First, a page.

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In many ways, British motorsport has had much to crow about since Motor Sport last went to press. Two British drivers formed part of Peugeot’s Le Mans-winning crew; Nigel Mansell has won two Grands Prix and is odds-on to win his first World Championship; Martin Brundle has emerged from his team-mate’s shadow and looks capable of scoring a first GP victory, should the Williams-Renaults not go the distance; Lotus is in the ascendant, and Johnny Herbert harbours realistic hopes of climbing the F1 podium before the end of the season.

But all positive feelings are tempered by the post-race events at Silverstone. The sport came into the media spotlight as much because of the crowd’s premature track invasion as for Mansell’s imperious victory.

That nobody was hit by a racing car travelling at speed was as much a miracle as it was a mercy. But why the sudden change in attitude? British GP crowds have flocked onto the circuit for many years to greet the winner, but never before have they done so prematurely. Could it be that many of those who formed part of the record crowd simply don’t really understand the sport at all, but have adopted Mansell as a figure of xenophobic worship on the back of the patriotic fervour that has been whipped up by the tabloids? (Two days after the race, The Sun greeted news of Alain Prost’s possible recruitment by Williams in 1993 with the succinct headline Get lost Prost… Need we say more?)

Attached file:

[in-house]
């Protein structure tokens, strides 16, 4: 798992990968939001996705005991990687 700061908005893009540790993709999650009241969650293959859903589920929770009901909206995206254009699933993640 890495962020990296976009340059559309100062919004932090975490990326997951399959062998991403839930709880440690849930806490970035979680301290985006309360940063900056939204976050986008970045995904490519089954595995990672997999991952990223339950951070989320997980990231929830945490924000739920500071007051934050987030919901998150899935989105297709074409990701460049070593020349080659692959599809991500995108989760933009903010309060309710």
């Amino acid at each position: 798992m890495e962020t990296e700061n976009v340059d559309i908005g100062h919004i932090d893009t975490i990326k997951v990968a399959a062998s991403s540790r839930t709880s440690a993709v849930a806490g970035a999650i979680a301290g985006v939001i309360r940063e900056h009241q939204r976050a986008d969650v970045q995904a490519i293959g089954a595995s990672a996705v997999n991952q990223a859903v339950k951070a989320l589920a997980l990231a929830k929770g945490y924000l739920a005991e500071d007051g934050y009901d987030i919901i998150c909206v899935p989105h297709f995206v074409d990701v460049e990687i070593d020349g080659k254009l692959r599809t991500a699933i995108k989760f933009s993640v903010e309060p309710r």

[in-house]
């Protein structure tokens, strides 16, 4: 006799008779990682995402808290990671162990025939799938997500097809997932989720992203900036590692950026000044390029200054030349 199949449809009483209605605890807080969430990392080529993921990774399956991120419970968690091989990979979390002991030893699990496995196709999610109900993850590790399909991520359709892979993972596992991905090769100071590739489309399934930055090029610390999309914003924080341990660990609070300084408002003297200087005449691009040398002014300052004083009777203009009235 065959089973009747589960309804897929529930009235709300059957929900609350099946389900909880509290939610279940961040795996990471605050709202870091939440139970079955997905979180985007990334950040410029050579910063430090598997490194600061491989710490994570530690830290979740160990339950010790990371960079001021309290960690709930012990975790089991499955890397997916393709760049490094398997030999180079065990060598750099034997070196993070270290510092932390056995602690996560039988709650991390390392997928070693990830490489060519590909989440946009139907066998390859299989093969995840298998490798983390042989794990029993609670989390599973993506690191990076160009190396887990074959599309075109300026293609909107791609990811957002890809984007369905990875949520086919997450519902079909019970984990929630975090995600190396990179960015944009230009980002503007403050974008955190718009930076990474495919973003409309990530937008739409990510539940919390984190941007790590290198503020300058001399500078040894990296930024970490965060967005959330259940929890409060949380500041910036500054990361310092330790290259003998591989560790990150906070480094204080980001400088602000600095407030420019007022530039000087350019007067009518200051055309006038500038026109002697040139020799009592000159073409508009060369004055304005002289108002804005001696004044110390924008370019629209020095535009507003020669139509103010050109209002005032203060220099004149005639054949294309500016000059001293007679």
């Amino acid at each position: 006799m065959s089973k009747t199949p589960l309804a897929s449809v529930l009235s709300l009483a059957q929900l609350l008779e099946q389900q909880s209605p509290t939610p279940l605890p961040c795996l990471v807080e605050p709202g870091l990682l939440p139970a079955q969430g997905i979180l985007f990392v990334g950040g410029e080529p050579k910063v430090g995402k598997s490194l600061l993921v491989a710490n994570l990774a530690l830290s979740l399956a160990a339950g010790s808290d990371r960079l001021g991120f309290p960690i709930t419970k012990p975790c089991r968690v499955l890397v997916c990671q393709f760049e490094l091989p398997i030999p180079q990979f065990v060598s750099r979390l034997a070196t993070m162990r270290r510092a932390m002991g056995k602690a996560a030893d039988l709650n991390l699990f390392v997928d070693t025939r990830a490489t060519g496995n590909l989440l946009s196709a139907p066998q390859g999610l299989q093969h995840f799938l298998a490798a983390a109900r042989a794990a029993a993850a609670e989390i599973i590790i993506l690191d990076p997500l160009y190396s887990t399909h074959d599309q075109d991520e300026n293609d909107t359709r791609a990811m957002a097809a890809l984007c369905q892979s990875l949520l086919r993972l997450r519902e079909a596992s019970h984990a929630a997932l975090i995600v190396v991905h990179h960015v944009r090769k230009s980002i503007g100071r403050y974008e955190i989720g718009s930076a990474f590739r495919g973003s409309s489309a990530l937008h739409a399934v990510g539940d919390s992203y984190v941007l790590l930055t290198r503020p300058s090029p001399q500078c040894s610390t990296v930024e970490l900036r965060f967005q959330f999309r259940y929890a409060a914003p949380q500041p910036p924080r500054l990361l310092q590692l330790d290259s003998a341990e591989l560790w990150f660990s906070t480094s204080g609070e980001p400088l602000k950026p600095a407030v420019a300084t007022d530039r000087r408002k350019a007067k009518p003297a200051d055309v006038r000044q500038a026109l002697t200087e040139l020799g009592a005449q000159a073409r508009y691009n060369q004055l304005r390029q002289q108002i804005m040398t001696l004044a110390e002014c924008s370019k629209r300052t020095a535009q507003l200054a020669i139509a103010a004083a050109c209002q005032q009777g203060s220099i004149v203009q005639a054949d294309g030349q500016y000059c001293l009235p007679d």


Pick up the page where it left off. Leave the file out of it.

Mansell’s popularity in this context is understandable. Right now, motor racing offers a British sporting success story, at a time when the England football team has returned from an abject European Championship campaign. The cricket team has been struggling to keep the gifted Pakistani touring side in check and Jeremy Bates’ progress to the last 16 at Wimbledon was celebrated as though he had achieved tennis’ Grand Slam.

Such crass behaviour wasn’t confined to the immediate post-race festivities, either. There were reports of several ugly incidents throughout the weekend, many of which stemmed from alcoholic excesses on the part of the perpetrators.

We don’t wish to see patriotic enthusiasm quashed by enforced police presence, but it is clear that some action needs to be taken urgently to ensure that there is no repeat in 1993.

The tabloid press could help by promoting greater understanding of the sport, rather than continuing with its present ‘Brits against the rest’ (or rather Brit, as the efforts of Brundle and Herbert merit precious few column inches at the moment) campaign.

Let’s enjoy the fact that this is a champagne time for British drivers, but let’s do so with a little nous. Loutish track invasions are a far cry from the delicacy, sharp wits and split-second timing that form the essence of the racing driver’s art.S A